on the market such as four-stroke outboards,
greatly reduce the amount of oil and fuel released
into the environment.

Excerpted from article by Lighthouse Marine


Coral Reef Video Available

OUR NATURAL VIRGIN ISLANDS The
fourth
Cora R Zeef AnvU~rde.water video in the
RIaiforet series, "Our
Dept. of Planning & Natural Resources Natural
ltihiun ur FiR and Wildlife Virgin
j ~(3OQ40 775-67t;2, 772-145. 1 T.
1997 Islands" is
S.___0 !-.,3_ now avail-
able. The
video is titled, "Coral Reefs: An Underwater
Rainforest." This video was developed in harmony
with the International Year of The Reef (IYOR)
campaign which draws attention to the condition of
the world's reefs. The video is directed by the
Division of Fish and Wildlife and produced by "Two
Guys Video". The funding for the video was pro-
vided by the U.S. Fish and Wildlife Service.
In beautiful underwater.footage you learn about
the diversity of coral reefs. Coral can be found in
just about every shape, color and size. Coral reefs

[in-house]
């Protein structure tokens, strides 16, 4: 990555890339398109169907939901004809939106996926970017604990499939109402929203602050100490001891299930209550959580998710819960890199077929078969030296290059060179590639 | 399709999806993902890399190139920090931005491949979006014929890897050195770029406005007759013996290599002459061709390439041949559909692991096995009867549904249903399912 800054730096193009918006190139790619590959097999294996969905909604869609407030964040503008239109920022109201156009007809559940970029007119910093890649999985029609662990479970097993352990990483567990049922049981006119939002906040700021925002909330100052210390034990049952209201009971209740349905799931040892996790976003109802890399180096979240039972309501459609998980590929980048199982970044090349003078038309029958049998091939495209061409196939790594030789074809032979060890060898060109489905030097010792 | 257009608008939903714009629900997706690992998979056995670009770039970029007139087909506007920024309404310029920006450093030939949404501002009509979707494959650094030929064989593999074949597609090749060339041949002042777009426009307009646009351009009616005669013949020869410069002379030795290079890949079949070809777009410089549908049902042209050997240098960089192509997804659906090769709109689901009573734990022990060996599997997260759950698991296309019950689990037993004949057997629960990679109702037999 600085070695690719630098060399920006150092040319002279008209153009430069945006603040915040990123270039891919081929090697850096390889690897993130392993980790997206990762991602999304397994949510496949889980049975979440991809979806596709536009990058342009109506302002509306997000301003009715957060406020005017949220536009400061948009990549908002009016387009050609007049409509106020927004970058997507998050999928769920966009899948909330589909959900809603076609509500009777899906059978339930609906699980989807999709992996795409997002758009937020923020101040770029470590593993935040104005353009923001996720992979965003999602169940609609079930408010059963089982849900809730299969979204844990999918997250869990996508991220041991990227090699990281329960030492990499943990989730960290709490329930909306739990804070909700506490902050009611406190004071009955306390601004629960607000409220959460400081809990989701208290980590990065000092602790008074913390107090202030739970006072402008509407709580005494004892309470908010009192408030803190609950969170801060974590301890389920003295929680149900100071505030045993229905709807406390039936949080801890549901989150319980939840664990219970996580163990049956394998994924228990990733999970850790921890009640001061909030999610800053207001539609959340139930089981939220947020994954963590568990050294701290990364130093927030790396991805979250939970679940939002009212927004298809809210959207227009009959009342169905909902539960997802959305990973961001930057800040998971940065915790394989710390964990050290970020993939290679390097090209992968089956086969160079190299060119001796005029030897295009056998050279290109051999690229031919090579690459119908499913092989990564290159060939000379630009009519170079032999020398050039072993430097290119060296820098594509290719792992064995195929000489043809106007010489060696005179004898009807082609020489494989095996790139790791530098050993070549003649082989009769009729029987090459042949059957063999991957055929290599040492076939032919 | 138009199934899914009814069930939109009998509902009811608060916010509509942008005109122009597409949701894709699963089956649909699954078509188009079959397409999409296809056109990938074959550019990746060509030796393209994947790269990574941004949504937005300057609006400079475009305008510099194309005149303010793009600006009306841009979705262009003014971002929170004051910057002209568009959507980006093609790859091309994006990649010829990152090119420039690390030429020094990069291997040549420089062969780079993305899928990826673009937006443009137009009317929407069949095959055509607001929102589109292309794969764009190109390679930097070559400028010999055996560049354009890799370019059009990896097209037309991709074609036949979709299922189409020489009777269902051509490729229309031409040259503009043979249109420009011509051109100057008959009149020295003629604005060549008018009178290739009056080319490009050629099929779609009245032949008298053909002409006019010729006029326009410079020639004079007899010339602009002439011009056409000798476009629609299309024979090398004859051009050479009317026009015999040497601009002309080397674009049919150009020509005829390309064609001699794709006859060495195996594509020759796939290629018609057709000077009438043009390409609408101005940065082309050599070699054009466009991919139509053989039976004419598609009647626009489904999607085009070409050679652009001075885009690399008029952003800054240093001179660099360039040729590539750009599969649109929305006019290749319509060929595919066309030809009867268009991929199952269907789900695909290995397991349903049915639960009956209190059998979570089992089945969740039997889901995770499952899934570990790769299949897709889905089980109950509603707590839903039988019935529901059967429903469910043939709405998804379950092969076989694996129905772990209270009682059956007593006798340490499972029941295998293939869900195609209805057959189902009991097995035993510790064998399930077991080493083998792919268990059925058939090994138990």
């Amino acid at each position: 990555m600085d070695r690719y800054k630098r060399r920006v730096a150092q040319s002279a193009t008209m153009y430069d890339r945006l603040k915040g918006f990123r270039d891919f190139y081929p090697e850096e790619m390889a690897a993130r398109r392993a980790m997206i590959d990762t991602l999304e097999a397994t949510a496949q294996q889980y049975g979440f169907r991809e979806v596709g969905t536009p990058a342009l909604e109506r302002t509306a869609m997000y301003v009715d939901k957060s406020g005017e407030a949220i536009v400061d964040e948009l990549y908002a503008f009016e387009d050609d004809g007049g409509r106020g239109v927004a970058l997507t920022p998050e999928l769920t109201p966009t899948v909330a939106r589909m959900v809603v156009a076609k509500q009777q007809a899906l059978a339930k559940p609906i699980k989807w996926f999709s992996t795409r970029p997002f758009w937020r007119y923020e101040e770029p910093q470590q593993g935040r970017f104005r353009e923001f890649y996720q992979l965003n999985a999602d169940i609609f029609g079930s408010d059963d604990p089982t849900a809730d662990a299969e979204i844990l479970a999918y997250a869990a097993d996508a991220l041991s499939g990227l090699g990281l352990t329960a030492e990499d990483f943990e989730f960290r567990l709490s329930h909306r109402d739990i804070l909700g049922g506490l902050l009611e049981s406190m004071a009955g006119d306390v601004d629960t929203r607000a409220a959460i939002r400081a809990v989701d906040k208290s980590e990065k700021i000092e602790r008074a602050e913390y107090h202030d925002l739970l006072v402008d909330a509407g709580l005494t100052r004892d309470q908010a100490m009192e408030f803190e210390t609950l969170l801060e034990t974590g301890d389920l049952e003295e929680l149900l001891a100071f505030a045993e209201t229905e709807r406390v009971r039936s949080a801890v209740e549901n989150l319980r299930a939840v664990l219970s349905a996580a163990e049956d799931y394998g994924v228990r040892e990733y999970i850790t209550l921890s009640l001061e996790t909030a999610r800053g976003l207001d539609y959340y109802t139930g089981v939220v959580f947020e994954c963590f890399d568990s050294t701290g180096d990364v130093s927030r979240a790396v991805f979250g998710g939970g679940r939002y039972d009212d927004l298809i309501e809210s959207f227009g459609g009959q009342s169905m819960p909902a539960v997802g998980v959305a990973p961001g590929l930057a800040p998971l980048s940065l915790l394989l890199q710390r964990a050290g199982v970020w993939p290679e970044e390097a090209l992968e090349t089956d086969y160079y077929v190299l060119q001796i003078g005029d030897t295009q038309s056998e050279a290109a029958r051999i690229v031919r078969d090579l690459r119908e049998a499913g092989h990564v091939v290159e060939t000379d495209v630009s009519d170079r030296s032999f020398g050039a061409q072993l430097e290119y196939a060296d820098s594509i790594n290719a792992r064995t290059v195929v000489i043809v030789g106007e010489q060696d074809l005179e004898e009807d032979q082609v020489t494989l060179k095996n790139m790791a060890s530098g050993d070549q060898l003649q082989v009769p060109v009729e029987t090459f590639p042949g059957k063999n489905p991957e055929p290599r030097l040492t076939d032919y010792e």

provide food, habitat and shelter for a variety of
marine animals. Many of the fish we eat live on the
reef or spend part of their lives there. In the video,
you learn about the relationship between the
corals, algae, fish and all the other species which
live on the. coral reef. Any disturbance to one or
more of the species on the reef may indirectly affect
the overall health of the reef. Our coral reefs are
plagued with diseases, careless anchoring, marine
debris, pollution from runoff and many other hu-
man impacts.
As with all of our videos, if you wish to obtain a
copy there is a two dollar postage fee per video.
There are presently four videos in the series.
Please, do not send cash or checks to us. To obtain